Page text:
Between holiday houseguests and shorter, colder days, electric bills tend to climb in the winter. Read on for ways to save energy when the temperature drops.
Lower your thermostat to 68 degrees (or lower):
If you decrease the temperature by just one degree, you can save up to 5 percent on heating costs. Consider a programmable thermostat that you can set to lower the temperature when away from home and increase before you come back.
Check furnace filters: Be sure to clean or replace your heating and cooling system’s air filter. At a minimum change the filter every three months; a dirty filter clogs the system, making the system work harder to keep you warm.
Adjust blinds and curtains: Keep them open to let in sunlight during the day, and close at night to keep heat inside and protect from drafts.
Reduce hot water temperatures: Heating water accounts for 12 percent of the average home’s energy use. Set your water heater’s thermostat to 120 degrees—that’s usually sufficient for a household’s hot-water needs. Also, if you’ve had your water heater for more than 12 years, you might want to consider replacing it with a more energy-efficient model.
Insulate water heaters and pipes: Wrap water pipes connected to the water heater with foam, and insulate the water heater, too.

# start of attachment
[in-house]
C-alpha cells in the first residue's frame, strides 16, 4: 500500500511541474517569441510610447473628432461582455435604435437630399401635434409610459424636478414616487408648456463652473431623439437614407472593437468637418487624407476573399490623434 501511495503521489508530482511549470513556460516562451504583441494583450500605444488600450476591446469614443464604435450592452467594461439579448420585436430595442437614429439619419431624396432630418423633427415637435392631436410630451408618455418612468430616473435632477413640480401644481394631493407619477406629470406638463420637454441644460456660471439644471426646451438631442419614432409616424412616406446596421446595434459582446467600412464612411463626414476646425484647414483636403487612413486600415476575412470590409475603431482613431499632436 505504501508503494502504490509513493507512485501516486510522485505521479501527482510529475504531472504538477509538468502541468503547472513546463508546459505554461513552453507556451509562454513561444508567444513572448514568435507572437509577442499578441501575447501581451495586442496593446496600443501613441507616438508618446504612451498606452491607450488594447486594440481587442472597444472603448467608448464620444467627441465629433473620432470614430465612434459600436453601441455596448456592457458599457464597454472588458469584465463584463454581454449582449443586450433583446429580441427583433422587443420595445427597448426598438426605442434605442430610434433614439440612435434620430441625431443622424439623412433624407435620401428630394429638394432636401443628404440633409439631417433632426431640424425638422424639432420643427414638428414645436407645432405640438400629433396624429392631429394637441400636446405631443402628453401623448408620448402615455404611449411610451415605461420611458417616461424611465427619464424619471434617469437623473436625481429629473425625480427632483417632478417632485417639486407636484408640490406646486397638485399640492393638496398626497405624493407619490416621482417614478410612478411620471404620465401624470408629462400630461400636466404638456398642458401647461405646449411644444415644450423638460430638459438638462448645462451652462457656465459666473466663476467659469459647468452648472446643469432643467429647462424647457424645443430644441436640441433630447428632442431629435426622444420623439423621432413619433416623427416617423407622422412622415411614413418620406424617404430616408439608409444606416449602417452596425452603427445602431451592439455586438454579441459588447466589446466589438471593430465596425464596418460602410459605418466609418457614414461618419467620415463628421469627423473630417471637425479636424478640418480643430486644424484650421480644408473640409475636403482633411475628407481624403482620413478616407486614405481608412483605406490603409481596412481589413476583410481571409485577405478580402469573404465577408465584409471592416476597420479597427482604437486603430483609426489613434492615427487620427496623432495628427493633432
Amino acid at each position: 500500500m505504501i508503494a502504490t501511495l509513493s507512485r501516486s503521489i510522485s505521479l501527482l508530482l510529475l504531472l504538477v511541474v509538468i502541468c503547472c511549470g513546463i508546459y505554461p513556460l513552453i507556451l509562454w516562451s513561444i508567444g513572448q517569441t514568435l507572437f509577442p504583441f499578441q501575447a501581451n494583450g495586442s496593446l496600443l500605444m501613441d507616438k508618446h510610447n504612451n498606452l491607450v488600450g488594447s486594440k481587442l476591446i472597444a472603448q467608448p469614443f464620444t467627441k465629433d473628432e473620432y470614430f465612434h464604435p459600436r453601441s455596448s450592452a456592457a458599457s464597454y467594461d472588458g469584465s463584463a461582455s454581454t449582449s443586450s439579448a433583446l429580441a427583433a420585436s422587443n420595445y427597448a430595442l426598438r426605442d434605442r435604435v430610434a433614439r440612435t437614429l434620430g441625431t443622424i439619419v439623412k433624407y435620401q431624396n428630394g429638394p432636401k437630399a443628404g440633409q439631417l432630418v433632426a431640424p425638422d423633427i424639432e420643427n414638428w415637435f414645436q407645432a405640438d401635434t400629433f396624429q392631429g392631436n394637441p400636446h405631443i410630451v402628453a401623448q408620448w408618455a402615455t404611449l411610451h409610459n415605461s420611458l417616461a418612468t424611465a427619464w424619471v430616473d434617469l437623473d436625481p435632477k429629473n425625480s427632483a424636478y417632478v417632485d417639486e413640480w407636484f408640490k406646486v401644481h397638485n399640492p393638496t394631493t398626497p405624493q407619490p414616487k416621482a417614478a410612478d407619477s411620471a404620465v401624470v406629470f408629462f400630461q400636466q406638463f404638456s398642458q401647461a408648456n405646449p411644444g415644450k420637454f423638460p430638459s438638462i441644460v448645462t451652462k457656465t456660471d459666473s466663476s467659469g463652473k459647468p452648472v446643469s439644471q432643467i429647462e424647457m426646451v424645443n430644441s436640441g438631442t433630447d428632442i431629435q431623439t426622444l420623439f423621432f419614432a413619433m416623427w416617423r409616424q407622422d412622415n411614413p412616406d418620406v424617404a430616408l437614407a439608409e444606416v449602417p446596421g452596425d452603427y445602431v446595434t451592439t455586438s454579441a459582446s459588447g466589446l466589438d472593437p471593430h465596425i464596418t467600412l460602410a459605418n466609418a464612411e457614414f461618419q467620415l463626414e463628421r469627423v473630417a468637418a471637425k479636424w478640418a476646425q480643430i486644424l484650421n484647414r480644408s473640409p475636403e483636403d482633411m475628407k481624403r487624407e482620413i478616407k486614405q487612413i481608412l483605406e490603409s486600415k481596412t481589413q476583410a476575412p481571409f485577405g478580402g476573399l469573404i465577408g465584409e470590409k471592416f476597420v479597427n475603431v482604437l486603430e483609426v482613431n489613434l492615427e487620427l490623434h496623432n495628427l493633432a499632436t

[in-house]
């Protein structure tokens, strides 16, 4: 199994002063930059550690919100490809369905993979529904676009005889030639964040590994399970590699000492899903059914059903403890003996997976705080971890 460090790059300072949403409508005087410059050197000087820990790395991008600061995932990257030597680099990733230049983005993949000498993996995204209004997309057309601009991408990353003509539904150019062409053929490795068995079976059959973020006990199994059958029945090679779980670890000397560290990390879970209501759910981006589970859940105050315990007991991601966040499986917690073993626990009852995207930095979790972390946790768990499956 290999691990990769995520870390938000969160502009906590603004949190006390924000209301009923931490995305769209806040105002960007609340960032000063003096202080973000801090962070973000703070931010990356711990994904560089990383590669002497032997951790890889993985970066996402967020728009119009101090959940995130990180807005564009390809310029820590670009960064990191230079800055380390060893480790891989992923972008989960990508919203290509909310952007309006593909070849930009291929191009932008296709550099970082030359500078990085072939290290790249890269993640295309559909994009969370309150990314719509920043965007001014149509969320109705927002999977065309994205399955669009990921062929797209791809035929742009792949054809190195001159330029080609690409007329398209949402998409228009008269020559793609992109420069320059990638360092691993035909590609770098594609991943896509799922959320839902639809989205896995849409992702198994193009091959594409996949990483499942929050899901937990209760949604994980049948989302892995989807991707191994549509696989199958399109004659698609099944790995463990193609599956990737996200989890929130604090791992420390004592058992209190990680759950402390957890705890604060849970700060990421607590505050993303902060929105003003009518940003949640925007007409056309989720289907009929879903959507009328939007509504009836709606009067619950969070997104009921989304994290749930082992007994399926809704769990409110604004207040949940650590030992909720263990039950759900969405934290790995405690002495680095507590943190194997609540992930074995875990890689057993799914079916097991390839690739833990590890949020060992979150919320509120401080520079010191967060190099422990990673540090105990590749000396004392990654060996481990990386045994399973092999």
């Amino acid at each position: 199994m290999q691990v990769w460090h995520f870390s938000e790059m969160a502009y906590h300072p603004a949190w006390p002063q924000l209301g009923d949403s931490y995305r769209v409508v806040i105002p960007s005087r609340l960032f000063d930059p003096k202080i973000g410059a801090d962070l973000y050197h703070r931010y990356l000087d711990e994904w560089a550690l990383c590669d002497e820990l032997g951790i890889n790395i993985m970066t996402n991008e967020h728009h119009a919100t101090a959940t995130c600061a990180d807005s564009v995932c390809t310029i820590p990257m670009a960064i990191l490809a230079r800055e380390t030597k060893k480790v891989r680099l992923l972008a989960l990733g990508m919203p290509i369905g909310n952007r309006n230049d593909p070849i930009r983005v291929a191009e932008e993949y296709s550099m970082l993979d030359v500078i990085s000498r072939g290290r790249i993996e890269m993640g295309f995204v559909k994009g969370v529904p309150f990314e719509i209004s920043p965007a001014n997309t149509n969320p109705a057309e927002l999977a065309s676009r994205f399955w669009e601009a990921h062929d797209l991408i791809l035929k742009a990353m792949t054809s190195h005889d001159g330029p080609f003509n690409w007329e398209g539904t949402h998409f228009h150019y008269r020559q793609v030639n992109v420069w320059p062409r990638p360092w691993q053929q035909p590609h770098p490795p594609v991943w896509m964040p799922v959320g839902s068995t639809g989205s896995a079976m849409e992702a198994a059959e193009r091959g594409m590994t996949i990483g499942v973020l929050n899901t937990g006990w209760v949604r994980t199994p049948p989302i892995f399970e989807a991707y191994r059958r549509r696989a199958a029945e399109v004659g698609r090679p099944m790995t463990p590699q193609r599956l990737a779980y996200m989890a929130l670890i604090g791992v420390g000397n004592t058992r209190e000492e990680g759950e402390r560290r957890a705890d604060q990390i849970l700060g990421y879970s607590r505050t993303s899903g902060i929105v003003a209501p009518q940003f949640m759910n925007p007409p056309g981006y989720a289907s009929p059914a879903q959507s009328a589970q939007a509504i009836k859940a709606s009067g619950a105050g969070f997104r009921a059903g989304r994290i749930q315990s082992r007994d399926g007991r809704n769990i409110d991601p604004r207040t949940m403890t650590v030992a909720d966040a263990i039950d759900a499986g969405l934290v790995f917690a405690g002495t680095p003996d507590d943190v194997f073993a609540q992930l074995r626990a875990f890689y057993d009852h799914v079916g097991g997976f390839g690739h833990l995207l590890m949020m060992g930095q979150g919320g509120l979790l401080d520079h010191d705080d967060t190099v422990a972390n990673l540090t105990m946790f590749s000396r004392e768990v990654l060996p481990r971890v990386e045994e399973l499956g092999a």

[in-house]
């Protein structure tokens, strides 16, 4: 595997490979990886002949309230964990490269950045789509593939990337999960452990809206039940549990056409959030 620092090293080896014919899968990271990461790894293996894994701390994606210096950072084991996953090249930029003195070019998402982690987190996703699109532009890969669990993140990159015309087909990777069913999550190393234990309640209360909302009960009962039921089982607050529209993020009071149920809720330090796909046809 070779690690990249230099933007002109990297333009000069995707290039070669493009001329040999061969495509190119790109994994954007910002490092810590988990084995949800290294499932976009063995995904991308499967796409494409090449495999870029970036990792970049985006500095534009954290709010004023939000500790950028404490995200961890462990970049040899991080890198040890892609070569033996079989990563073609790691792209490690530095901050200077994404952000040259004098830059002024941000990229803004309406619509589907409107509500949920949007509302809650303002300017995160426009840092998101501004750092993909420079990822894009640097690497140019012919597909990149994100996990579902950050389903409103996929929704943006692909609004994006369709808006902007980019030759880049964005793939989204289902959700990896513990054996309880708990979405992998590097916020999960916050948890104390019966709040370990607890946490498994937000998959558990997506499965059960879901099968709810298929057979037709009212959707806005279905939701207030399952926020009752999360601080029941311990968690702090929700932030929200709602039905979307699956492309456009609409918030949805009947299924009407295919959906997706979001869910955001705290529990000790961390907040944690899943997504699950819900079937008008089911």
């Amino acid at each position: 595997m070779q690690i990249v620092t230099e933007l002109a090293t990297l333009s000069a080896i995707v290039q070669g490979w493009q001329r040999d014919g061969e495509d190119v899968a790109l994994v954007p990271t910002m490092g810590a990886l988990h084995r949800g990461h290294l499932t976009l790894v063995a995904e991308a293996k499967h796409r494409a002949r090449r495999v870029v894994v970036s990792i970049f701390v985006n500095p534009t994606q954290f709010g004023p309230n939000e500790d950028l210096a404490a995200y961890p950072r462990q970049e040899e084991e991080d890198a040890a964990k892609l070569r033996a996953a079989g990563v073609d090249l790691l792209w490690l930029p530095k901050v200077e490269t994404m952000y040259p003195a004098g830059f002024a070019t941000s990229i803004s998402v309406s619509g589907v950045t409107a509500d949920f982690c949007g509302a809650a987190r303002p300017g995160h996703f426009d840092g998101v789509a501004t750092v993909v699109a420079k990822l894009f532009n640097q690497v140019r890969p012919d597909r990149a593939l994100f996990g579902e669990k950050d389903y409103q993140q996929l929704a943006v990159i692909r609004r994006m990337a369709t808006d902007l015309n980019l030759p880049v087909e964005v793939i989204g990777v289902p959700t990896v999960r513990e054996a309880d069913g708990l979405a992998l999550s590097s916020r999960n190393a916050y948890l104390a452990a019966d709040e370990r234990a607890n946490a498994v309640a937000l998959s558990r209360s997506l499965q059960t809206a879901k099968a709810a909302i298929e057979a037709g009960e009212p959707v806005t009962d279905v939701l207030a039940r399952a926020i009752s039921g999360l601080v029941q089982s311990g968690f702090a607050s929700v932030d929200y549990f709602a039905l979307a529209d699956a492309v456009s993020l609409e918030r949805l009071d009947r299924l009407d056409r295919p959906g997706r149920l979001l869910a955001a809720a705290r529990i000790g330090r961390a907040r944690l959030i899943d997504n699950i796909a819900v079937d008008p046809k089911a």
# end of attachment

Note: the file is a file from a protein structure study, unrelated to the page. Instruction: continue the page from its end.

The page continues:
Seal and insulate: This is the best way to keep heat in and air out. Areas that may need sealing include corners, cracks, door frames, and windows.
Consider replacing old appliances, doors, and windows with ENERGY STAR-rated models: You can save about 15 percent of your normal energy use with these appliances and get better insulation on doors and windows for the price you pay. ENERGY STAR-rated items meet special efficiency standards set by the federal government.
Free your vents: HVAC (heating, ventilation, and air conditioning) systems will have to work twice as hard if vents are blocked by rugs, furniture, or doors. Keep vents clear for proper air flow.
Keep food cool: Don’t make your fridge work too hard. A temperature set between 34 and 37 degrees Fahrenheit is usually sufficient.
A special holiday tip: Use LED lights to decorate. They’re up to 75 percent more energy efficient than traditional incandescent lights and last much longer—but check for an ENERGY-STAR rating before you buy. Cheaper LEDs tend not to last as long or be as durable.
Log on to your Arkansas Valley Electric Account to keep up with your usage: If we’ve had a few days of frigid temperatures, see how you can try to save on days that are milder.
Using the tips above can certainly help you manage your energy use, but your bill may still be higher than normal in winter months. Why?
- The weather makes a big impact on electric bills. The average family spends $2,024 a year on energy; nearly half of that goes towards heating and cooling costs.
- Even those with the most efficient HVAC systems will see more use in extreme weather.
- When extreme cold temperatures hit, our heaters work overtime.
- For example, even if you set your thermostat to our recommended 68 degrees in the winter, when it is 19 degrees outside, your system has to work hard to make up that 49-degree difference.
- Your heater works harder and cycles on and off more often, making your use much higher. That means your bill will be much higher.
- Remember, there is value in comfort. For us to be comfortable in our homes, our heaters are going to work harder, but it may be worth the additional cost to you.